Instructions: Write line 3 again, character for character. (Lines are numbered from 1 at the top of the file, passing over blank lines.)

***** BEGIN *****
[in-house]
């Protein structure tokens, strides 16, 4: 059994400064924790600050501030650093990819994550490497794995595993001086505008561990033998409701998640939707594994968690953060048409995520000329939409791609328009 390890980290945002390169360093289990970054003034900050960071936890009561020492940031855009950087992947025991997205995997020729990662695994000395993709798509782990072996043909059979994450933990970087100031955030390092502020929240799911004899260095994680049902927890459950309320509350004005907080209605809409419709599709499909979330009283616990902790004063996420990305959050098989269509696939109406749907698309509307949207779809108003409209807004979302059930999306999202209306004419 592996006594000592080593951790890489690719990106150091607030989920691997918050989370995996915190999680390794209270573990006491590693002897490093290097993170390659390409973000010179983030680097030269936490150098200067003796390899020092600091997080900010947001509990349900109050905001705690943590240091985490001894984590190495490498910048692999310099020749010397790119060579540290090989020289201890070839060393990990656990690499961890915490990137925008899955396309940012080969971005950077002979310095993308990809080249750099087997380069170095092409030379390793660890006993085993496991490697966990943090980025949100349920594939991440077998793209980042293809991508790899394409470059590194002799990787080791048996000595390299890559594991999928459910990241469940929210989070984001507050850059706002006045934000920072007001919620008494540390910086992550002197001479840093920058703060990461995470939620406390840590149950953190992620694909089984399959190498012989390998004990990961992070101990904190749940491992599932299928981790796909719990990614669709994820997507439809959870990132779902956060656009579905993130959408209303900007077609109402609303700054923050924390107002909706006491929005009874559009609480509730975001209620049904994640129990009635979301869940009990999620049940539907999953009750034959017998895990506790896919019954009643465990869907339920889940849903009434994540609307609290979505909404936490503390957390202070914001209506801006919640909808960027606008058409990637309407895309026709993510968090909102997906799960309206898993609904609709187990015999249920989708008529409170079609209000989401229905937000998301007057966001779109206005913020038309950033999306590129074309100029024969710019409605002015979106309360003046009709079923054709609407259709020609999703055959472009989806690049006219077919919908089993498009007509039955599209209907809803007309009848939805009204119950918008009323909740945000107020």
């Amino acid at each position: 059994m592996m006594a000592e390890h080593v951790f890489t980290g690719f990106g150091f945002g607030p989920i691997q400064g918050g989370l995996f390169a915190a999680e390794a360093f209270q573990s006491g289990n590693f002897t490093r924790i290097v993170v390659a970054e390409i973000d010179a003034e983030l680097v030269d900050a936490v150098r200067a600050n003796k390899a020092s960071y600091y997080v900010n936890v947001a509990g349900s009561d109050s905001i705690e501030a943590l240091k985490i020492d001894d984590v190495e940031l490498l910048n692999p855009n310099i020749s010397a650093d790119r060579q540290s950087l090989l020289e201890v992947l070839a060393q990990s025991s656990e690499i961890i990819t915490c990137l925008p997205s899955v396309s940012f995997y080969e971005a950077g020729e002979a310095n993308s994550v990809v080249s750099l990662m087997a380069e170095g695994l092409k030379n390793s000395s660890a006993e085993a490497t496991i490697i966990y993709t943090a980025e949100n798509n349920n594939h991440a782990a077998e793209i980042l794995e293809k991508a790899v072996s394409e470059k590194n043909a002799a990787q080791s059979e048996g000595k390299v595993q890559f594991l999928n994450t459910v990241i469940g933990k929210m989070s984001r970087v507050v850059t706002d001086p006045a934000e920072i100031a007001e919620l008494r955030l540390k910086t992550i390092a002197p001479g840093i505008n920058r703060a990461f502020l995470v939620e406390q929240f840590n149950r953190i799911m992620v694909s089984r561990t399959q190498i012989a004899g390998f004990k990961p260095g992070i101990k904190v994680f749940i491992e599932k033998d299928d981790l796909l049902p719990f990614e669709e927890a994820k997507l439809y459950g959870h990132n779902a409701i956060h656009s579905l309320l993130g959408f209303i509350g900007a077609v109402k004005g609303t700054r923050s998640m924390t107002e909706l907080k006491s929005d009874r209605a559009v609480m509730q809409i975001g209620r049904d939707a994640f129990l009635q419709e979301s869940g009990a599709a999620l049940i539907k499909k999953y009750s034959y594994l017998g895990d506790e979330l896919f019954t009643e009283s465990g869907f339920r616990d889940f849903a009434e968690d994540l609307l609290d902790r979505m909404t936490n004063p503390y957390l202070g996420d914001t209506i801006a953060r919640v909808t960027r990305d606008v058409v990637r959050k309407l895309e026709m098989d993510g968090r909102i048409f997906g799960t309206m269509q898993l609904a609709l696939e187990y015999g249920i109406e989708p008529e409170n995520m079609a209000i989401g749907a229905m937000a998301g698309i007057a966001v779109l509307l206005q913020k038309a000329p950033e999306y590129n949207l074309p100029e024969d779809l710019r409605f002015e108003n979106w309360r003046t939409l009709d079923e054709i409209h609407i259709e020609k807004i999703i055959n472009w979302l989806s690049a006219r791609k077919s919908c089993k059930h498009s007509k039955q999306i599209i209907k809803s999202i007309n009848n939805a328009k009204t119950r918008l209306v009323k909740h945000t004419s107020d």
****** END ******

């Amino acid at each position: 059994m592996m006594a000592e390890h080593v951790f890489t980290g690719f990106g150091f945002g607030p989920i691997q400064g918050g989370l995996f390169a915190a999680e390794a360093f209270q573990s006491g289990n590693f002897t490093r924790i290097v993170v390659a970054e390409i973000d010179a003034e983030l680097v030269d900050a936490v150098r200067a600050n003796k390899a020092s960071y600091y997080v900010n936890v947001a509990g349900s009561d109050s905001i705690e501030a943590l240091k985490i020492d001894d984590v190495e940031l490498l910048n692999p855009n310099i020749s010397a650093d790119r060579q540290s950087l090989l020289e201890v992947l070839a060393q990990s025991s656990e690499i961890i990819t915490c990137l925008p997205s899955v396309s940012f995997y080969e971005a950077g020729e002979a310095n993308s994550v990809v080249s750099l990662m087997a380069e170095g695994l092409k030379n390793s000395s660890a006993e085993a490497t496991i490697i966990y993709t943090a980025e949100n798509n349920n594939h991440a782990a077998e793209i980042l794995e293809k991508a790899v072996s394409e470059k590194n043909a002799a990787q080791s059979e048996g000595k390299v595993q890559f594991l999928n994450t459910v990241i469940g933990k929210m989070s984001r970087v507050v850059t706002d001086p006045a934000e920072i100031a007001e919620l008494r955030l540390k910086t992550i390092a002197p001479g840093i505008n920058r703060a990461f502020l995470v939620e406390q929240f840590n149950r953190i799911m992620v694909s089984r561990t399959q190498i012989a004899g390998f004990k990961p260095g992070i101990k904190v994680f749940i491992e599932k033998d299928d981790l796909l049902p719990f990614e669709e927890a994820k997507l439809y459950g959870h990132n779902a409701i956060h656009s579905l309320l993130g959408f209303i509350g900007a077609v109402k004005g609303t700054r923050s998640m924390t107002e909706l907080k006491s929005d009874r209605a559009v609480m509730q809409i975001g209620r049904d939707a994640f129990l009635q419709e979301s869940g009990a599709a999620l049940i539907k499909k999953y009750s034959y594994l017998g895990d506790e979330l896919f019954t009643e009283s465990g869907f339920r616990d889940f849903a009434e968690d994540l609307l609290d902790r979505m909404t936490n004063p503390y957390l202070g996420d914001t209506i801006a953060r919640v909808t960027r990305d606008v058409v990637r959050k309407l895309e026709m098989d993510g968090r909102i048409f997906g799960t309206m269509q898993l609904a609709l696939e187990y015999g249920i109406e989708p008529e409170n995520m079609a209000i989401g749907a229905m937000a998301g698309i007057a966001v779109l509307l206005q913020k038309a000329p950033e999306y590129n949207l074309p100029e024969d779809l710019r409605f002015e108003n979106w309360r003046t939409l009709d079923e054709i409209h609407i259709e020609k807004i999703i055959n472009w979302l989806s690049a006219r791609k077919s919908c089993k059930h498009s007509k039955q999306i599209i209907k809803s999202i007309n009848n939805a328009k009204t119950r918008l209306v009323k909740h945000t004419s107020d």